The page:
By Ardain IsmaCSMS Magazine Staff writerIt is hard to imagine that a year has already gone by since we grandiosely celebrated the 45th anniversary of the disappearance of Jacques Stephen Alexis, martyred Haitian thinker. It was an unforgettable moment for many who attended the emotional event, especially the Friday night cultural event at the auditorium of Florida Atlantic University (FAU). Apart from an enthusiastic crowd coming from several localities of South Florida, hundreds of university students and several important personalities from the academic and literary world filled the room. Among them were Dr. Dolores Smiley, dean of School of Diversity Affairs at Nova Southeastern University, Bernard Diederich, renowned writer and his wife Ginette Dreyfus, Alexis’s widow Andrée Roumer and her son Jacques Alexis Junior. Coming down from Paris were JSA’s famed daughter Florence Alexis accompanied by Gerald Bloncourt, JSA’s best friend, and Medhi Lalalloui, renowned French filmmaker. Carrol Coates, who translated into English Alexis’s most famous novel, Compère Gènèral Soleil (General Sun, My Brother), also came down from New York for the event. Jean Mapou and his folk group Sosyete Koukouy along with the university dancers rocked the house. In all, 300-strong showed up to resurrect Jacques Soleil from his still unknown gravesite. A lot has happened since then. Social justice, which Jacques Stephen Alexis preached and used as the cornerstone of his writings and also for which his voice was stilled, continue to be the subject of all authentically engaged writers. Haiti, his homeland, continues to be a deprived nation. Above all is the death of Haitian poet Paul Laraque, who himself was a good friend of JSA and who engineered in 1982 the first grand remembrance for Jacques Stephen Alexis on the 20th anniversary of his disappearance.
Humanism of JSA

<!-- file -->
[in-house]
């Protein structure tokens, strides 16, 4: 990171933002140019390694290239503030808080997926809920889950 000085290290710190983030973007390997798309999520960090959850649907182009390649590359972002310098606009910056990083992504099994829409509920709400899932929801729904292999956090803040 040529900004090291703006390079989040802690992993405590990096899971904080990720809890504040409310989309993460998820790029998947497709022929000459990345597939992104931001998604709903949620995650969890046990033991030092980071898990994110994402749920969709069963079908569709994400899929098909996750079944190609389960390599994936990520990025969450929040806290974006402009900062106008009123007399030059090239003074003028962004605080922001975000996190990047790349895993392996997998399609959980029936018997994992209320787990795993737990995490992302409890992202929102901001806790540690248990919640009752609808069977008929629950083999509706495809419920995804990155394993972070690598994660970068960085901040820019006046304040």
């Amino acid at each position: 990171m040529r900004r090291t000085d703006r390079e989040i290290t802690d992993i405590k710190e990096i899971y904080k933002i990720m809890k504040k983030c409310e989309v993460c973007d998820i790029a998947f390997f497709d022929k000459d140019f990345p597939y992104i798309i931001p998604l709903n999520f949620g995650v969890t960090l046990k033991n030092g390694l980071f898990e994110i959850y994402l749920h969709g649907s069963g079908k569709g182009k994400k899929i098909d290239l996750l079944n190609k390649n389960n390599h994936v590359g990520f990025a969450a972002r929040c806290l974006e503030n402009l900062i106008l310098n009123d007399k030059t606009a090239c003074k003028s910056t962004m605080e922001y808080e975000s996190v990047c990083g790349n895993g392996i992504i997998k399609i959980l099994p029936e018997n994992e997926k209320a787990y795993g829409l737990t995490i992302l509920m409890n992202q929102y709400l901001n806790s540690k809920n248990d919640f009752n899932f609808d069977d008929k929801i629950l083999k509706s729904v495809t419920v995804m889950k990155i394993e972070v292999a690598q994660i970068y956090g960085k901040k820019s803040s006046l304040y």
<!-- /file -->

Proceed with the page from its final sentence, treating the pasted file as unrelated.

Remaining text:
In his book titled Jacques Stephen Alexis: Combattant et Romancier d’Avant Garde (Combatant and Novelist from the Frontline), historian Georges Jean-Charles, reflecting upon Alexis’ death, tells us that “ once again, the people of Haiti have fallen victims of papadocism…. With blood, they have paid dearly…..And it is with no surprise that Alexis is being counted as one of the Papa Doc’s victims—he who professed that one has to love his country as he loves the flesh of his body, and he must not be cowed by any obstacles that might hinder the evolution of his country, whatever the obstacles may be.” Alexis was indeed a visionary and a profound patriot, who strongly believed that “a nation without tradition is a nation without face and without future.” In 1946, at the age of 23, Jacques Alexis, was already a matured young man, who understood that he was “just a young man who suffers from the oldness of the world and [he was] agitated by its future developments.” He was then using the sobriquet Jacques La Colère to write these famous words in his also famous Lettres Aux Hommes Vieux (Letters to the old men), a series of letters that he published in his clandestine newspaper La Ruche (The Hive) that later became the main voice of opposition against Haitian dictator, Elie Lescot. Like Pablo Neruda or Alejo Carpentier, JSA’s marvelous realism beautifully detailed in his Prolegomena to a Haitian Marvelous Realism that he introduced in 1956 during the first congress of black writers and artists in Paris’ prestigious Sorbonne University was the document that confirmed the writer as a serious humanist, a nature lover, beautifier and, above all, a marvelous thinker. E.W. Dubois, who was prevented to travel abroad to participate at the event, later admitted that his absence did not matter much, for more younger and more energized thinkers were “already taking up position to hole the torch.” Dr. Jean Price Mars, then internationally renowned Haitian writer, assumed Du Bois’ role as the Chairman. French’s famous poet, Louis Aragon, agreed that with Alexis, not only Haiti but “oppressed people around the world have a voice through this young writer’s writings and his beautiful and sophisticated way of describing the world and its complex realities.” If Alexis’ novelistic prose conquered the heart of many in academia and in the literature world, he was by no means an intellectualist. As a thinker with an impeccable brilliance, he, since early on, had made a choice to put his intellect at the service of the oppressed. He held that principle to the very end of his short existence. His text La Belle Amour Humaine republished in 1970 in French literary review Revue Europe, is perhaps the quintessential document that ultimately crafted JSA as an international humanist. In this text addressed in large part to European intellectuals, Alexis was asking them to take a closer look at their social status and how they could use their social influence to help in the struggle to change the course of history. “All we must opt for is a global village with a society more just and more humane,” he says. Alexis was no egocentric, an attribute accorded to René Depestre, his former friend and close associate who later turned out to be his biggest rival. He wanted to see that every son of Haiti is empowered with knowledge, for he believed that human intelligence is a country most precious natural resource. However, being a humanist should not be enough to rid someone of his existence. Besides being a thinker, JSA was an active revolutionary and, according to late historian Gerard Pierre-Charles, “Politic was always at the center of everything Alexis was undertaking.” Alexis knew his life could be in danger as he began to organize the masses to take a stand against injustice. He vehemently despised the caducity of those in power, la decrepitude of the power of money of which he believed was being used to fabricate everywhere “colonial expeditions, monopolies, racial hatred, indigenous elites and all forms of miseries plaguing the world.” Finally, Jacques Stephen Alexis lived his life to the fullest without any fear of facing the ultimate consequence. He has left us a patrimony rich of all sort of literary genres: novels, novellas, and even plays. As Georges Jean-Charles puts it, “[Alexis] was not only committed to justifying his raison d’être and to giving a sense to his life, he has also given a sense to his death, like the heroes and the prophets of past generations. [Even in death,] he remains at the head of the band and continues to show the way, the road to revolutionary humanism in art as well as in real life.”Also see Succès Plus Foule at the Jacques Stephen Alexis commemoration last month!and Novel Injustices: Whither The Contemporary Novel? Note: Dr. Ardain Isma is also a novelist and chief editor of CSMS Magazine. He teaches Cross-Cultural Studies at Nova southeastern University. You can read a synopsis of his latest novel “Alicia.” Click here: http://www.themulticulturalgroup.com/books.html